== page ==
Since January, my articles have been reviewing the highlights and ideas presented at the 2019 MHEDA Rental and Used Equipment Conference. This conference was held in October of 2019, and featured speakers from around the country who have been successful in their rental and used equipment ventures.
At the conference the information provided by the speakers was relevant and useful, but some of the most exciting ideas were shared across the table at the breakout sessions. Ideas that boost sales, and cut expenses are usually shared “dealer to dealer”. It was no different during these sessions. Last month I shared some of the ideas presented in regard to the used equipment department. The March article covered the following topics as they related to the sales and marketing of used equipment:
- Used equipment sources
- Brand strategy
- Grades and quality
- Warranty offerings
- Trade ins
This month I will complete this series covering the following topics:
Capital equipment requires financing, even at the used equipment level. Many customers don’t have the ready cash to invest and sorely need the productivity that our equipment offers them. There are plenty of local vendors that will show an interest in providing funding for used equipment. We got about a half dozen calls a year from funding sources we never heard of before, asking us to consider them as a used equipment finance vendor, or to consider new equipment opportunities that our primary financial supplier was unwilling to underwrite.
From a dealer perspective, choosing the right vendor for UE financing should be a decision that offers intrinsic benefits for the dealership. Limiting the vendor base, and “partnering” with just a single primary and (perhaps) a secondary funding source allows the dealership to forge relationships that are deep enough to allow flexibility and allowances if the need arises.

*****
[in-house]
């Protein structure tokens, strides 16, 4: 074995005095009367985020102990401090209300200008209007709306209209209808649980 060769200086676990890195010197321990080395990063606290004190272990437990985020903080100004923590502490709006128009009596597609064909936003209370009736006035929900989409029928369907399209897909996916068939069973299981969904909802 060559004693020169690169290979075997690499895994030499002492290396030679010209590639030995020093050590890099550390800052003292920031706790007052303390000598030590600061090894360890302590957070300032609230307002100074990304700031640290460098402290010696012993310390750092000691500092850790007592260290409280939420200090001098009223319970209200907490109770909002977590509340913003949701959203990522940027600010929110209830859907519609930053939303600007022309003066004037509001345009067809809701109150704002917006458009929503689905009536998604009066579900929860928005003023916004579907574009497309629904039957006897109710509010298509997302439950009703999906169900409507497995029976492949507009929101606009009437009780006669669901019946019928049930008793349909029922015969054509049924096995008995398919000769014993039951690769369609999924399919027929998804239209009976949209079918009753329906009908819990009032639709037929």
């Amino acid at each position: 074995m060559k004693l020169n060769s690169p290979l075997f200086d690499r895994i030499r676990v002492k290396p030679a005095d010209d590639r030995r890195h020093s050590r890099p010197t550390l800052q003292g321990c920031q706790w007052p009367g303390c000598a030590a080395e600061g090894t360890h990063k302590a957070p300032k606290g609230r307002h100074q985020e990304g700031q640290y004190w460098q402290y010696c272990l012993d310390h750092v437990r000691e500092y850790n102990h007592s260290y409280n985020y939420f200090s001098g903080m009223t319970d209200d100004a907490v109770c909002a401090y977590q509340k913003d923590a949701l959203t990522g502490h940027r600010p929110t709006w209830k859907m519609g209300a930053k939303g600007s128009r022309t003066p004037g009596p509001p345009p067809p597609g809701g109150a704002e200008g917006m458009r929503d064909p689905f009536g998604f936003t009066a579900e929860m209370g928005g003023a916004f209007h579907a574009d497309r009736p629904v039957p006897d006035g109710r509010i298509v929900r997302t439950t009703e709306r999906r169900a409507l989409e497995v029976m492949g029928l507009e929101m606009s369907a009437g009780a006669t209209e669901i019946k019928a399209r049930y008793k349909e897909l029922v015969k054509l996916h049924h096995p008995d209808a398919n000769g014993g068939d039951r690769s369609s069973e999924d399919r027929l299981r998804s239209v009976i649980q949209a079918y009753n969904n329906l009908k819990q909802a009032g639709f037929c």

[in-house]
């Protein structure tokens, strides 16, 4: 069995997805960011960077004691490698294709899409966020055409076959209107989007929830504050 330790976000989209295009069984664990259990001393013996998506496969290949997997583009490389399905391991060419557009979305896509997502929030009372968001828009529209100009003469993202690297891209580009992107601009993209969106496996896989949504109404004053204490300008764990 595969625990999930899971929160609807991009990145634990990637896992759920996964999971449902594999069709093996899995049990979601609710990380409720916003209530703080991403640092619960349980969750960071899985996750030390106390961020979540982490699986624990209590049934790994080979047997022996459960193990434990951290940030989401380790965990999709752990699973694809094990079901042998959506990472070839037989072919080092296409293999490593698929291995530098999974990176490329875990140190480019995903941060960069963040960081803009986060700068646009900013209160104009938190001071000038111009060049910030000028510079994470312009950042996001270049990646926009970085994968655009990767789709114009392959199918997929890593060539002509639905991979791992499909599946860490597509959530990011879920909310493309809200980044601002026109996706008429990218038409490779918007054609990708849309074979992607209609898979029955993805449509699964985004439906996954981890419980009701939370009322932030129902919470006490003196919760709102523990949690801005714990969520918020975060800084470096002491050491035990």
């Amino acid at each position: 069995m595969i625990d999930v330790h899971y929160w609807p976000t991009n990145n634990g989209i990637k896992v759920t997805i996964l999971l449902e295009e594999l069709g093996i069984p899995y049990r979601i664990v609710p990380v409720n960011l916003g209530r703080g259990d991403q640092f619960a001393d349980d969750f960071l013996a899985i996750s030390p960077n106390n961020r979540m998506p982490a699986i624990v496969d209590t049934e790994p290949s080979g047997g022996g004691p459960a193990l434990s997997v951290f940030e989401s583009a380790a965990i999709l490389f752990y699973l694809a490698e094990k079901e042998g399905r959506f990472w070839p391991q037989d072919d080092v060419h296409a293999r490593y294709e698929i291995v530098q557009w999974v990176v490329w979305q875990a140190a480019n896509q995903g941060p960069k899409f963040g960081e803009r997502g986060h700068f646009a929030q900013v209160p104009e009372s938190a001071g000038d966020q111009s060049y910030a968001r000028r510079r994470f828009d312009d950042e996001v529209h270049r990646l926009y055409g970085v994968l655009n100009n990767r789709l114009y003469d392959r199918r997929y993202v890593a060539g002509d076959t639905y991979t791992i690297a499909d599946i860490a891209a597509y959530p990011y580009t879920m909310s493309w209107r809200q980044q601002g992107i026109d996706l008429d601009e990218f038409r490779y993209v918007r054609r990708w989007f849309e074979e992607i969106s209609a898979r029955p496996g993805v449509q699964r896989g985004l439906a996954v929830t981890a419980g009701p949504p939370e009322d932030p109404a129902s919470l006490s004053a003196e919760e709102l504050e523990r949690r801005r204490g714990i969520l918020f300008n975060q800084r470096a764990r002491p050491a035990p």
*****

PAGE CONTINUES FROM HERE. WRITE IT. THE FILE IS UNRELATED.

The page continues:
Customers may be considering tapping their bank lines to finance equipment. Having an alternative vendor who may be willing to write a lease instead of a contract sale, would allow the customer to still acquire the equipment, while preserving their bank lines for operational borrowing. While new equipment lease-financing normally involves only 1 or 2 payments in advance to initiate a contract, used equipment transactions will require down payments of 10% to 40% depending on the age and condition of the equipment. Payment terms longer than 36 months are rare, and interest rates are routinely double that of a new equipment purchase.
There will be times when a good customer doesn’t have the ready cash for a sizeable down payment. In some of these cases, we were able to RENT the unit to the customer for six months, then provide a rental credit of a portion of his rent against the original selling price. This was a creative way to secure the sale using the rental platform as a tool to provide the equity the customer needed to ultimately finance the equipment.
Dealer financing may also be an option, although most dealers don’t like to extend direct financing for more than 12 months. 90-day terms with 1/3 of the balance in advance is also popular. Extended terms like this can also be offered “same as cash”, or with a nominal financing fee.
Competing with the internet
The internet is both the best and worst thing that ever happened to the used equipment business. Many customers use the ubiquitous equipment listings on the internet as a weapon to get salespeople to reduce their prices. Unlike new equipment, used equipment value is “in the eye of the beholder”.
Anyone who has been in this business for a while will understand that if the customer was truly interested in buying a forklift online from an independent source…. he wouldn’t be standing in front of you! Used equipment purchases come with inherent risks. Quality issues and warranty support are just the beginning. Internet purchases are normally an “as-is – where is” proposition. The ugly duckling that finally gets delivered, strangely looks much different than the photoshopped image of the equipment on the website. Remember that as a full-service dealership you are not just representing equipment! You are representing a support function, and an assurance guarantee not available online! Stand your ground….and defend your value.
Dealer website and social media presence